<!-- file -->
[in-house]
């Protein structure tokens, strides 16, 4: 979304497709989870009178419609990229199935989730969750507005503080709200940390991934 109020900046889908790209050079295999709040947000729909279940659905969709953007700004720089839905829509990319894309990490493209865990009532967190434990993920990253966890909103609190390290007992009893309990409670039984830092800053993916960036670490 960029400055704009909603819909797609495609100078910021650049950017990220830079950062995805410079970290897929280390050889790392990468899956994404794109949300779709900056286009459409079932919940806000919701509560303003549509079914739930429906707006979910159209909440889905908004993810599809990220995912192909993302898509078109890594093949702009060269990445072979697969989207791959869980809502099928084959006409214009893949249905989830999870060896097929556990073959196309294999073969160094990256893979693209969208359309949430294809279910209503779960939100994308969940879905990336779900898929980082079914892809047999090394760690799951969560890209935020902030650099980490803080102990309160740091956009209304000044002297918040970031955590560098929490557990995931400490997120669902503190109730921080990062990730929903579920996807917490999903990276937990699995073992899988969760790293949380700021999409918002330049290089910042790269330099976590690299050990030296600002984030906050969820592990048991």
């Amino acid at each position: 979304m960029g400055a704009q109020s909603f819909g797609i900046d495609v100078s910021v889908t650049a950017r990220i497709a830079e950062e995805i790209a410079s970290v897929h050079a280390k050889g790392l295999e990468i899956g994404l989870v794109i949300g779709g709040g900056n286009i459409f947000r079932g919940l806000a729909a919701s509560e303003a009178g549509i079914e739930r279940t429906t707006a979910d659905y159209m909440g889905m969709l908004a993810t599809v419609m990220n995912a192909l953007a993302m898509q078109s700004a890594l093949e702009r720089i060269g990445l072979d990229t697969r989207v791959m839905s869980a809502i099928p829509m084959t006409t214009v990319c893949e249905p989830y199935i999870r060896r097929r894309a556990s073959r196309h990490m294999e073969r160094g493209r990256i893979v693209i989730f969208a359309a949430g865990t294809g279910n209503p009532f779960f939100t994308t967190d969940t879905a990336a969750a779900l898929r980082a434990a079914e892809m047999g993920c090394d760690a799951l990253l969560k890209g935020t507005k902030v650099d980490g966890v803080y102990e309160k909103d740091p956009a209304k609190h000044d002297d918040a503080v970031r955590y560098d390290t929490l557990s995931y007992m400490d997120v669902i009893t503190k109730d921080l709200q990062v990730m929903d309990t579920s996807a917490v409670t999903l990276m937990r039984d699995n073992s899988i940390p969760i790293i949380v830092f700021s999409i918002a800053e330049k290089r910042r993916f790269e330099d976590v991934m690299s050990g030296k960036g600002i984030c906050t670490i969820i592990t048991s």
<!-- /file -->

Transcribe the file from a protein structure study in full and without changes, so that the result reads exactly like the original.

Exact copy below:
[in-house]
């Protein structure tokens, strides 16, 4: 979304497709989870009178419609990229199935989730969750507005503080709200940390991934 109020900046889908790209050079295999709040947000729909279940659905969709953007700004720089839905829509990319894309990490493209865990009532967190434990993920990253966890909103609190390290007992009893309990409670039984830092800053993916960036670490 960029400055704009909603819909797609495609100078910021650049950017990220830079950062995805410079970290897929280390050889790392990468899956994404794109949300779709900056286009459409079932919940806000919701509560303003549509079914739930429906707006979910159209909440889905908004993810599809990220995912192909993302898509078109890594093949702009060269990445072979697969989207791959869980809502099928084959006409214009893949249905989830999870060896097929556990073959196309294999073969160094990256893979693209969208359309949430294809279910209503779960939100994308969940879905990336779900898929980082079914892809047999090394760690799951969560890209935020902030650099980490803080102990309160740091956009209304000044002297918040970031955590560098929490557990995931400490997120669902503190109730921080990062990730929903579920996807917490999903990276937990699995073992899988969760790293949380700021999409918002330049290089910042790269330099976590690299050990030296600002984030906050969820592990048991």
């Amino acid at each position: 979304m960029g400055a704009q109020s909603f819909g797609i900046d495609v100078s910021v889908t650049a950017r990220i497709a830079e950062e995805i790209a410079s970290v897929h050079a280390k050889g790392l295999e990468i899956g994404l989870v794109i949300g779709g709040g900056n286009i459409f947000r079932g919940l806000a729909a919701s509560e303003a009178g549509i079914e739930r279940t429906t707006a979910d659905y159209m909440g889905m969709l908004a993810t599809v419609m990220n995912a192909l953007a993302m898509q078109s700004a890594l093949e702009r720089i060269g990445l072979d990229t697969r989207v791959m839905s869980a809502i099928p829509m084959t006409t214009v990319c893949e249905p989830y199935i999870r060896r097929r894309a556990s073959r196309h990490m294999e073969r160094g493209r990256i893979v693209i989730f969208a359309a949430g865990t294809g279910n209503p009532f779960f939100t994308t967190d969940t879905a990336a969750a779900l898929r980082a434990a079914e892809m047999g993920c090394d760690a799951l990253l969560k890209g935020t507005k902030v650099d980490g966890v803080y102990e309160k909103d740091p956009a209304k609190h000044d002297d918040a503080v970031r955590y560098d390290t929490l557990s995931y007992m400490d997120v669902i009893t503190k109730d921080l709200q990062v990730m929903d309990t579920s996807a917490v409670t999903l990276m937990r039984d699995n073992s899988i940390p969760i790293i949380v830092f700021s999409i918002a800053e330049k290089r910042r993916f790269e330099d976590v991934m690299s050990g030296k960036g600002i984030c906050t670490i969820i592990t048991s």